The new car technology that could save your life

We reveal all the safety systems you should look for on your next new car, and the high-tech driver aids coming soon...

The new car technology that could save your life

Active safety systems, such as automatic emergency braking (AEB), blindspot detection and lane-keeping assist, are now commonplace on cars. But which of them are must-haves?

Here we reveal the most important options and look ahead to what the next developments in safety will be.

AUTONOMOUS EMERGENCY BRAKING (AEB)

AUTONOMOUS EMERGENCY BRAKING (AEB)

The simplest AEB systems monitor the traffic in front of a car. If traffic slows and you don’t, the system will sound a warning before automatically applying the brakes. In most cases, these systems can prevent a collision when a car is moving at up to 15mph and lessen the impact of crashes at up to 25mph. The benefit of this is clear, given that 75% of collisions happen at less than 25mph.

AEB is “probably the most significant development in car safety since the seatbelt”, according to Matthew Avery, head of research at Thatcham Research, the UK’s Euro NCAP crash testing organisation.

AUTONOMOUS EMERGENCY BRAKING (AEB)

AUTONOMOUS EMERGENCY BRAKING (AEB)

“AEB could save 1100 lives and prevent 122,860 casualties in the UK over the next 10 years,” Avery says. “Rather than protect the driver using the seatbelt and airbag, it aims to prevent the crash in the first place. That means less expense and hassle for drivers.”

That’s why, from the start of 2018, Euro NCAP decided to make it impossible for any car to gain its maximum five-star rating if it’s not fitted with AEB as standard on every trim level.

Research by Euro NCAP has concluded that the fitment of AEB systems leads to a 38% reduction in rear-end collisions. The latest, most sophisticated systems are set to reduce this further because they can detect not only vehicles, but also other road users and pedestrians.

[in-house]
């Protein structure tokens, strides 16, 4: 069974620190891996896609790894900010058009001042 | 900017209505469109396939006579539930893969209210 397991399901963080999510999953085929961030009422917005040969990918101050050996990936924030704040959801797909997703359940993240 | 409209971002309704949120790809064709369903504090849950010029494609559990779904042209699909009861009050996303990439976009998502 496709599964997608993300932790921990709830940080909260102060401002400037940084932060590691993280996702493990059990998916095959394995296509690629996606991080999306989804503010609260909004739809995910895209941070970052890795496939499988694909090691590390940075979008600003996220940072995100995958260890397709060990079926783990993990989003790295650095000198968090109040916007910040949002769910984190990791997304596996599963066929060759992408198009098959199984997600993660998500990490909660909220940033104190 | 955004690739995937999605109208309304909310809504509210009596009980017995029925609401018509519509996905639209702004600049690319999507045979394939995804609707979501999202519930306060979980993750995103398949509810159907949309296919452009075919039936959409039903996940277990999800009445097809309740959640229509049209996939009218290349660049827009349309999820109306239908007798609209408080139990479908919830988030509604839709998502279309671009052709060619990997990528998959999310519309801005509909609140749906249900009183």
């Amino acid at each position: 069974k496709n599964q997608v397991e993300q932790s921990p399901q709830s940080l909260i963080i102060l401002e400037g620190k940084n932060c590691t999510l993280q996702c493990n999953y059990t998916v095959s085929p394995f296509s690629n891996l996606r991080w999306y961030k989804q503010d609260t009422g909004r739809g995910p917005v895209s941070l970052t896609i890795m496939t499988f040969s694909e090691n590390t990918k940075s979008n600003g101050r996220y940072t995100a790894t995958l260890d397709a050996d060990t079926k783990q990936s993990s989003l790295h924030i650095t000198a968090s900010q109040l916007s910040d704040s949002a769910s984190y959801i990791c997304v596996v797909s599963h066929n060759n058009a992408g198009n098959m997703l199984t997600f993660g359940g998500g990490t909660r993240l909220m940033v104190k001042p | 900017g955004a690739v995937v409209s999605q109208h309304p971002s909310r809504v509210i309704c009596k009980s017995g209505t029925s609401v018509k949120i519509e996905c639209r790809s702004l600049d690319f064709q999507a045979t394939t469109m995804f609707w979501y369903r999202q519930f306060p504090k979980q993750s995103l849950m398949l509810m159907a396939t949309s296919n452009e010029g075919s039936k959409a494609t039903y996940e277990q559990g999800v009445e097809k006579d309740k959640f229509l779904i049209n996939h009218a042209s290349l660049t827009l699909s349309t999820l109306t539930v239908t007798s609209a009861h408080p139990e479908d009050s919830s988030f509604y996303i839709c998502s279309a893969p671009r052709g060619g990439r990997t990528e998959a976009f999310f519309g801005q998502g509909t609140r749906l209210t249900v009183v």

WHAT'S THE BEST AEB SYSTEM?

WHAT'S THE BEST AEB SYSTEM?

There are four types of technology used on AEB systems:

  • Lidar
  • Radar
  • Camera
  • Systems that combine radar and camera

Lidar sensors (pictured) use light detection to work out how far away the vehicle in front is. They’re great at preventing low-speed crashes (below 15mph) but not so effective at higher speeds.

AEB: RADAR

AEB: RADAR

Radar sensors are more effective at long distance vehicle detection. In general, they’ll help to prevent an impact when vehicles are moving at up to 30mph.

AEB: CAMERA

AEB: CAMERA

Camera-based systems can spot potential dangers and identify whether they’re a car or another road user, such as a pedestrian or cyclist. They get a 360deg view of the car and are also useful for parking and other low-speed manoeuvres.

AEB: RADAR & CAMERA

AEB: RADAR & CAMERA

Systems that use both radar and camera derived information are the best of all, because they have long-distance detection and the ability to see potential obstacles nearby. This technology is standard on the Volvo XC60, the winner of the Safety award in the 2018 Lombardyexperience? awards.

BLINDSPOT DETECTION